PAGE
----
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Managing High Performers

๐ŸŒˆ Abstract

The article discusses best practices for managing high-performing employees, including:

  • Providing structure, guidance, and coaching to help high performers reach their full potential
  • Avoiding taking high performers for granted and ensuring they have a clear career path
  • Setting high expectations and providing critical feedback when necessary
  • Compensating high performers appropriately, even if it means paying them more than the manager
  • Recognizing and playing to the strengths of high performers, rather than trying to make them excel at everything
  • Addressing any behavioral issues with high performers early on
  • Identifying when a high performer has stopped growing and may need a new role or direction

๐Ÿ™‹ Q&A

[01] Managing High Performers

1. What are the two main reasons why there is less written about managing high performance compared to managing low performance?

  • High performance is less common than low performance, as high performers usually get promoted to roles with higher expectations
  • Most managers mismanage high performers or don't really manage them at all, so there are fewer managers who know how to effectively manage high performers

2. What are some of the potential negative outcomes if high performers are left unmanaged?

  • They may not reach their full potential
  • They may end up in roles with no real responsibility, just "floating around and helping people"

3. Why should managers not be intimidated by managing high performers?

  • Even the best performers need structure and guidance from a coach
  • Doing and coaching are separate skills - a manager can help someone improve without being better than them

[02] Avoiding Complacency with High Performers

1. Why is it important to not take high performers for granted?

  • High performers can make a manager's life easier, but if the manager forgets about them while dealing with other issues, the high performer may end up resigning

2. What is the single most important activity to do with a high performer?

  • Engage in career planning to understand where they want to go and help them get there

3. Why is it important to set clear, differentiated expectations for high performers?

  • High performers should be paid more and have higher expectations than others
  • Many organizations struggle to articulate the gradated expectations above average performance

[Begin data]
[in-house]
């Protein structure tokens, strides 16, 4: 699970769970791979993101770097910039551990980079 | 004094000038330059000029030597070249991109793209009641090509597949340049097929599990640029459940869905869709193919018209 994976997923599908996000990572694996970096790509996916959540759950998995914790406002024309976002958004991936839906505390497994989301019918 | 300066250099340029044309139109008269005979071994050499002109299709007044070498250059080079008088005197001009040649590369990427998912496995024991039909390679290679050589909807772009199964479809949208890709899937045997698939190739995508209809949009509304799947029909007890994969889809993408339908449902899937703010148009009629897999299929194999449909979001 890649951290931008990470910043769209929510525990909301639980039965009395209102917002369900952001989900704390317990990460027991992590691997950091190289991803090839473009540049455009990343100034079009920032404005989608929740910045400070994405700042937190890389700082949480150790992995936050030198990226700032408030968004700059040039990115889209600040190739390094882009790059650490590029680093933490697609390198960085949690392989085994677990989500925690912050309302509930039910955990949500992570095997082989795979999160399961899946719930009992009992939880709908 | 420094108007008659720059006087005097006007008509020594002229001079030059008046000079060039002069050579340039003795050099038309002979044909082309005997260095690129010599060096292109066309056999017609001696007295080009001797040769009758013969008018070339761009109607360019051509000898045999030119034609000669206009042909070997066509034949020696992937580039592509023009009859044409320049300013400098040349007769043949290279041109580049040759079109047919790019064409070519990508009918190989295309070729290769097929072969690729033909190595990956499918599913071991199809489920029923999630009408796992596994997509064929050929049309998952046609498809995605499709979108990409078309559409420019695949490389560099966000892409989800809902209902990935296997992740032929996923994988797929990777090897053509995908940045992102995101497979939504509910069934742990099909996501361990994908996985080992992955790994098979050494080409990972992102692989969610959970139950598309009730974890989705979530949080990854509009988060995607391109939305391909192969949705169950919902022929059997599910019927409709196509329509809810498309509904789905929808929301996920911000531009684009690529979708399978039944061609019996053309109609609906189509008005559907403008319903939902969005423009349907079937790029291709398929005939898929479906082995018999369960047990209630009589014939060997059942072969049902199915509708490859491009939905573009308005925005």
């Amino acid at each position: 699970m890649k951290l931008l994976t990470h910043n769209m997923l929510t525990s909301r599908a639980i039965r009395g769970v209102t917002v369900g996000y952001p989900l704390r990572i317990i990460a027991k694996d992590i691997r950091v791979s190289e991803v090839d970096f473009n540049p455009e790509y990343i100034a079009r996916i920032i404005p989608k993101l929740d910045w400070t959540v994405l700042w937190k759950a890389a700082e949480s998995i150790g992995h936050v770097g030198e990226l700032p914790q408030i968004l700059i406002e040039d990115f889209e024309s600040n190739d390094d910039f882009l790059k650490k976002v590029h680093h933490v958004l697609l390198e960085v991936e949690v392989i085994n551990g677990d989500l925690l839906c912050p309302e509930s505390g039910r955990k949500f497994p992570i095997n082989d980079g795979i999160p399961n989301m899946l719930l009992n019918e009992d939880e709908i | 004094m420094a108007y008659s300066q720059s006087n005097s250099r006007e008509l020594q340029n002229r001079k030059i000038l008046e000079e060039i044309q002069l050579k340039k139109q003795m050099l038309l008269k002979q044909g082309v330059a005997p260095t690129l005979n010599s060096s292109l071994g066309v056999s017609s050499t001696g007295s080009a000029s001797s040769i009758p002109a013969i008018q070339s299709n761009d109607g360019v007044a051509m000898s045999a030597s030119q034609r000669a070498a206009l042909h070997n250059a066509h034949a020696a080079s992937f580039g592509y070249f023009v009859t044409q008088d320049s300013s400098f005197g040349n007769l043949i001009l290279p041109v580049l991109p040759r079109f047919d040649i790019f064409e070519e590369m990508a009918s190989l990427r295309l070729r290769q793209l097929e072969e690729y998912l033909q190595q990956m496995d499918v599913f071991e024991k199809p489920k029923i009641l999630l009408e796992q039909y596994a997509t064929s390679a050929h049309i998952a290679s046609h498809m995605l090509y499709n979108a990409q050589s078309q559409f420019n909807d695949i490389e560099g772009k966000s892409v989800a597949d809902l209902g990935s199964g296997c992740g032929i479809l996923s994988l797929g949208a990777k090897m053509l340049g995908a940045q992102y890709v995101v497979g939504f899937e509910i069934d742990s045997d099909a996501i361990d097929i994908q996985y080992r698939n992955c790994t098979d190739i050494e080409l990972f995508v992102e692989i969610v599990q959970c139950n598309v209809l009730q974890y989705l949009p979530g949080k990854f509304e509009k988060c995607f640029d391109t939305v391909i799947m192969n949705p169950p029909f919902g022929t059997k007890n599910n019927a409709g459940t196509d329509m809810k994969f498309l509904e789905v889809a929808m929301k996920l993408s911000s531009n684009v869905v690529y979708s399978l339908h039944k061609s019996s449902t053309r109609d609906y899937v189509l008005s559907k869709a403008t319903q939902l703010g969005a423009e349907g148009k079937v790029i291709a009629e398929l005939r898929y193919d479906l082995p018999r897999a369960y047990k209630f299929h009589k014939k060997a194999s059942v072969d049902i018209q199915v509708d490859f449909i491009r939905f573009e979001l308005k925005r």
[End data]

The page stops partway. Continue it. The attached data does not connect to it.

[03] Providing Feedback and Compensation

1. Why is it important for managers to provide critical feedback to high performers?

  • Weak managers often avoid giving feedback to high performers, either because they don't know how or they fear the high performer will criticize them in return
  • Delaying feedback only makes it worse over time

2. Why should managers be willing to pay high performers "unreasonably" compared to others?

  • Pay people what they are worth, even if it's more than what the manager makes
  • This can actually encourage the right behavior if it's known that top performers get paid more

[04] Recognizing Limitations and Pitfalls

1. Why is it important not to expect high performers to be good at everything?

  • Managers can sometimes try to push high performers to improve in areas that may not be their strengths, which can tank their trajectory
  • It's important to balance their strengths and weaknesses and supplement their deficiencies

2. What is a common pitfall with high performers who are unreasonably pessimistic or stubborn in the face of big goals?

  • They confuse not personally knowing how to do something with the thing not being knowable
  • As they are so used to being right, few people can tell them when they are wrong on this diagnosis

3. How can a manager recognize when a high performer has stopped being a high performer?

  • They may have been promoted into a role above their ability (the Peter Principle)
  • The role may have implicitly become more demanding over time, exceeding their skill level
  • They may simply be performing at expectations in the current role, not growing further
Shared by Daniel Chen ยท
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